The newest GPU-Z unfortunately doesn't properly recognize all the specs of the P104-100 GPU, it confuses the specifications with those for a GTX 1080 Ti. The ASUS Mining P104 4G comes with a GPU that has 1920 CUDA Cores running at 1607 MHz base clock, it uses 4GB GDDR5X video memory running at 10010 MHz and has a default TDP of 180 W. One essential thing to notice here is that the P104-100 is running at x4 PCI-E 1.1, so usability for things aside from mining could also be limited when it comes to performance. The important thing here is the video memory that's apparently optimized for mining and it has surprisingly good results on the subject of memory intensive algorithms such as Ethereum’s Ethash for example, but more on that in a bit.
Here's a quick take a look at what performance when it comes to hashrate you possibly can expect form the ASUS Mining P104 4G GPU at stock frequencies, the benchmark results are with the newest NiceHash Legacy miner covering a lot of the more popular algorithms in the meanwhile. For GPU-intensive algorithms you'll be able to expect to get performance that's just like that of a GTX 1070, the primary advantage that the P104-100 has is within the Ethash algorithm. The default performance you possibly can expect to get mining Ethereum or other Ethash-based coins is around 33 MHs at stock settings, but should you start playing with the clocks you'll be able to rise up to about 40 MHs.
Going right for +800 on the video memory and voila – you get just a little over 40 MHS on Ethereum using the Claymore ETH dual miner, but here comes the issue with the video memory getting hot. As already mentioned the memory chips should not have direct contact with the cooler, in order that they depend on cooling only from the air coming from the fans they usually get pretty hot. So running at +800 MHz is an issue for longer time (they could go even higher stable with good cooling), so you must dial back to about +650 MHz to have stability and you'll get right down to slightly over 39 MHS which continues to be excellent. Especially for mining Ethereum or anything using Ethash you possibly can lower the facility limiter and even the GPU clock, so you will get right down to about 135 W of power usage without loss in performance.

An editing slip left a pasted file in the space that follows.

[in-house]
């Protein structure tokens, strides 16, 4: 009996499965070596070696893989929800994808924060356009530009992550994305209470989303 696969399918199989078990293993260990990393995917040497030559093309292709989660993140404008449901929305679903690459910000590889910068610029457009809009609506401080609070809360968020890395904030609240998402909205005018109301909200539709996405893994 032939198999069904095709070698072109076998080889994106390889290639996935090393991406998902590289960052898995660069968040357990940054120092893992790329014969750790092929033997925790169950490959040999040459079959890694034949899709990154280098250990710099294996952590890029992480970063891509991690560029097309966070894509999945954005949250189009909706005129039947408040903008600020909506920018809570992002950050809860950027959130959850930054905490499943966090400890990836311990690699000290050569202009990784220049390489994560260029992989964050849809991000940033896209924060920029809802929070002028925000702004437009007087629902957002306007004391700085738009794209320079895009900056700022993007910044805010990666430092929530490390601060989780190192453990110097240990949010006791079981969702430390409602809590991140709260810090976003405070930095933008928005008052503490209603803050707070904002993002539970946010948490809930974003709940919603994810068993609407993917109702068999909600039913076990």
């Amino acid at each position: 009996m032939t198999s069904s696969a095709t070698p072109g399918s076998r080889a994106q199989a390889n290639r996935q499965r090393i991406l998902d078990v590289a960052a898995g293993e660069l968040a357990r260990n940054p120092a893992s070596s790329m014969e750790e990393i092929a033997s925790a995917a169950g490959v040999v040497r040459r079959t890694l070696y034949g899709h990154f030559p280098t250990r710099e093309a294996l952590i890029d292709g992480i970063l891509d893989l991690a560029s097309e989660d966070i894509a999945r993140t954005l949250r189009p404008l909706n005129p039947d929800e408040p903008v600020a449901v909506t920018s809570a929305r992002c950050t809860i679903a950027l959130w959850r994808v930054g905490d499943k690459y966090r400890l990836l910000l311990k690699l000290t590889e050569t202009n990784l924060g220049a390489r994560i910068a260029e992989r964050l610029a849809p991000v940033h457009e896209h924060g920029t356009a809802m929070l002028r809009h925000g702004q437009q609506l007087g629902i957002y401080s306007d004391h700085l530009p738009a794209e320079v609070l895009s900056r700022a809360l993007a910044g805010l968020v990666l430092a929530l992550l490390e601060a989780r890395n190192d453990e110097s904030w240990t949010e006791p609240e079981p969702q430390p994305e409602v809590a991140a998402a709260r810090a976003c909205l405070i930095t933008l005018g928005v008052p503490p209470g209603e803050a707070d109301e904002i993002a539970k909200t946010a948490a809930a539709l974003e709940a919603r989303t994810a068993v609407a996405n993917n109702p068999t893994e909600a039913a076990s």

In the long run we get mixed feelings from the ASUS Mining P104 4G GPU, it's performing well, but with some small improvements it might be a way more interesting product. We want to see dual ball-bearing fans and a cooler that cools the memory chips as well to be able to make the cardboard more durable and reliable on the long run as mining just isn't for just 3 months. Performance wise the P104-100 does great only in Ethereum or other Ethash coins, especially if you overclock the video memory. The leads to other more GPU intensive algorithms aren't that interesting particularly because the GPU itself is identical as on GTX 1070 and the performance could be very much the identical. The opposite not so good thing right now's that there's limited availability even for the P104-100 mining GPUs and for those who manage to seek out them somewhere their prices are also higher than usual, identical to is the case with the regular GeForce gaming GPUs form Nvidia in the meanwhile.